Telephone privacy has become a big topic of discussion, thanks to the revelations that the National Security Agency (News - Alert) (NSA) has been storing and using the telephone data of its citizens for some time.
Currently, the NSA grabs call records from telephone companies and stores them for five years in case the data is useful for terrorism and related investigations.
The NSA claims most of this data goes unused, and when it is used, only the relevant information is pulled out of the system. This sounds suspiciously like false promises meant to pacify those concerned about their privacy, however, which is why public outcry has caused a change in tact from the administration.
Due to the public outcry against the privacy violation, President Obama has said he wants to move the telephone data out of government hands.
This bothers just about everyone, however. Privacy advocates think this is still not enough, and the government should not even be able to pull such data. Operators object to the possibility that they might be required to store all the data that used to be kept by the government, and besides this is not even a viable option since most do not have the data-sifting capabilities of the NSA. Security-minded firms and politicos say that the current system should not change because while it is a slight invasion of privacy, it is worth the trade due to the safety it brings.
All the attention also threatens the data collection practices of the contact center. With privacy advocates woken up to the fact that telephone records are being stored, it is a quick jump to also realize that millions of calls each year are stored in their entirety through the use of call recording.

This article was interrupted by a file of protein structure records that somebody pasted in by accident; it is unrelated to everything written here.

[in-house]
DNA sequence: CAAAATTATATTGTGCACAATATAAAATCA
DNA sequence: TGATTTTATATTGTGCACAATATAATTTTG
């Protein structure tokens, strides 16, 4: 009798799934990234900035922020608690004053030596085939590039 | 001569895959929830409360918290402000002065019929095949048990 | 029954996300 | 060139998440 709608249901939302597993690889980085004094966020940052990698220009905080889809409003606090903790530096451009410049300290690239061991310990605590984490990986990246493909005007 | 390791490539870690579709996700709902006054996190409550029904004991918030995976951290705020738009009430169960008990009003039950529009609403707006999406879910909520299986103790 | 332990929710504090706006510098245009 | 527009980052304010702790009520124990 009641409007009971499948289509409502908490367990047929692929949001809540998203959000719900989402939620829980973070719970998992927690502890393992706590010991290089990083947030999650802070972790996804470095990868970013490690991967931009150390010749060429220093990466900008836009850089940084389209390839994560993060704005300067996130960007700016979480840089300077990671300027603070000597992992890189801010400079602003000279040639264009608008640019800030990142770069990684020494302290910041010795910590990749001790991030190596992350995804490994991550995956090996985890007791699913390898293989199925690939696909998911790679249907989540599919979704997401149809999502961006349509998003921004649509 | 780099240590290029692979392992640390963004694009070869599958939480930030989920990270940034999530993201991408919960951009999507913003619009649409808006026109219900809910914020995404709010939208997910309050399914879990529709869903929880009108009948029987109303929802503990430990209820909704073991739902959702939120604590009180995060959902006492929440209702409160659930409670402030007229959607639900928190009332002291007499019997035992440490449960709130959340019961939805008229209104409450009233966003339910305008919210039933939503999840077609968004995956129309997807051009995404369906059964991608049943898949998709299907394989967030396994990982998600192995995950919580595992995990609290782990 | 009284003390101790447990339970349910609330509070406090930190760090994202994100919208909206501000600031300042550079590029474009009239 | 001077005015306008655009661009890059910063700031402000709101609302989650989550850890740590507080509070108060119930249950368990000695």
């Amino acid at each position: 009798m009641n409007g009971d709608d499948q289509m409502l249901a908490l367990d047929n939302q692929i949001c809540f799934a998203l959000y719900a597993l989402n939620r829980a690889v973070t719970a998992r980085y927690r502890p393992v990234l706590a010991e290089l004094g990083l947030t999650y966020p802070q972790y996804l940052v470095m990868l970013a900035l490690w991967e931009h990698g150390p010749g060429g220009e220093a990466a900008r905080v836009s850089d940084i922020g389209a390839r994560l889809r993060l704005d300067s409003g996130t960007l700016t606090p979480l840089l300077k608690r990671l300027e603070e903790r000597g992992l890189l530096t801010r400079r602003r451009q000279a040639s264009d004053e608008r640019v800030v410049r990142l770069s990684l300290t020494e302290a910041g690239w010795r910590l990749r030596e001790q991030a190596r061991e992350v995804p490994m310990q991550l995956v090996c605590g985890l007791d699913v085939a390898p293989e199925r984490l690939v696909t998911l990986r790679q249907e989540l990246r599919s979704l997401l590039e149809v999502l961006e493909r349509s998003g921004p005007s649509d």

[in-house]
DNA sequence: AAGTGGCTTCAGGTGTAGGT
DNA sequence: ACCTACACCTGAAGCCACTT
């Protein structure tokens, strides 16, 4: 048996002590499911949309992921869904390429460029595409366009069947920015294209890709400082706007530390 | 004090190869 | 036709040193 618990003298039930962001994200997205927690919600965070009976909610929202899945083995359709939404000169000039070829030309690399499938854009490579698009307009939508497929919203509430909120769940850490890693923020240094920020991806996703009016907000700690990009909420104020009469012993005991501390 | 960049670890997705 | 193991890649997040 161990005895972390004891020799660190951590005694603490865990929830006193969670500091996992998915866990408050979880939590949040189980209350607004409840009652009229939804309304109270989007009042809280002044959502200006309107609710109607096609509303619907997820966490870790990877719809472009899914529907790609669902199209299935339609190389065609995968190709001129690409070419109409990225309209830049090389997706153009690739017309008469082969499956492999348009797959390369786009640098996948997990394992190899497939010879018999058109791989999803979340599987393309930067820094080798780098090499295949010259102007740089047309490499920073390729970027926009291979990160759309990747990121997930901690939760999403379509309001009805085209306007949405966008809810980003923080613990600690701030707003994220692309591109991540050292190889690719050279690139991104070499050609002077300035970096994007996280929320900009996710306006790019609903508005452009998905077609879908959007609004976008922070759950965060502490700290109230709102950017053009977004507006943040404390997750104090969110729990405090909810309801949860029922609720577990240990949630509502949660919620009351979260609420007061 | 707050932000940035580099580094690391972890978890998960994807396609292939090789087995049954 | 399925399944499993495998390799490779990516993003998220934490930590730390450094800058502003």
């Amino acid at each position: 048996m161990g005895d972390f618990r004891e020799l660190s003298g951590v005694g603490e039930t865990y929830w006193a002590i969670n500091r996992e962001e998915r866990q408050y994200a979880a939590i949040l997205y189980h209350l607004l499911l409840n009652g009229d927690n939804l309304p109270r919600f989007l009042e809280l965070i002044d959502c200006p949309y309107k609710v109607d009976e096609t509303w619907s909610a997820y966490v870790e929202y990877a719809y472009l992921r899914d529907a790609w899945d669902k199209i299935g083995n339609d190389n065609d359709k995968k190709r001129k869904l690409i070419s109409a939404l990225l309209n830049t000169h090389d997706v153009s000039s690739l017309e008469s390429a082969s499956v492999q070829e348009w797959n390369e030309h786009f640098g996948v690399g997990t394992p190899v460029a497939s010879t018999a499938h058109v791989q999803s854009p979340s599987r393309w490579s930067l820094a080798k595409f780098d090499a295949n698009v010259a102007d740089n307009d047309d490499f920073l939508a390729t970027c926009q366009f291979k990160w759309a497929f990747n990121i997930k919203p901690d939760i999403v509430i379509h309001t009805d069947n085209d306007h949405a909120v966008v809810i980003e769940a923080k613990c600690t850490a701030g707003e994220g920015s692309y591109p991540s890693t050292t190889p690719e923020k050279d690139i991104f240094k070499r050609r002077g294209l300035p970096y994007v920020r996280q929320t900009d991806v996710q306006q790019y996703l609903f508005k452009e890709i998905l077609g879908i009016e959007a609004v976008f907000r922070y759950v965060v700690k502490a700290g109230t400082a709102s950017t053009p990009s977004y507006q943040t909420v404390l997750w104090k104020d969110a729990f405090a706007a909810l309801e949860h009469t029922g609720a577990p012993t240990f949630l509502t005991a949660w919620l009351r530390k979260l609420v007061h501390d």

The contact center should take this threat seriously. As of now, there is no big move to do away with call recordings. But such outcry could happen, and the contact center industry needs to make sure call recording is not curtailed.
That’s because call recording is more important than ever for the contact center. Cheap storage has meant that call recordings now can be archived and easily accessed, and advanced speech analytics have made such recordings more valuable than ever.
With a good call recording setup, contact centers can both discover what the customer wants and what the agent needs in terms of training and improvement. They are an increasingly valuable tool for iterative business change, and a training boon.
To lose that resource would be a blow to the industry, so the contact center needs to make sure that the furor over NSA monitoring does not spread to call recording.
Edited by Alisen Downey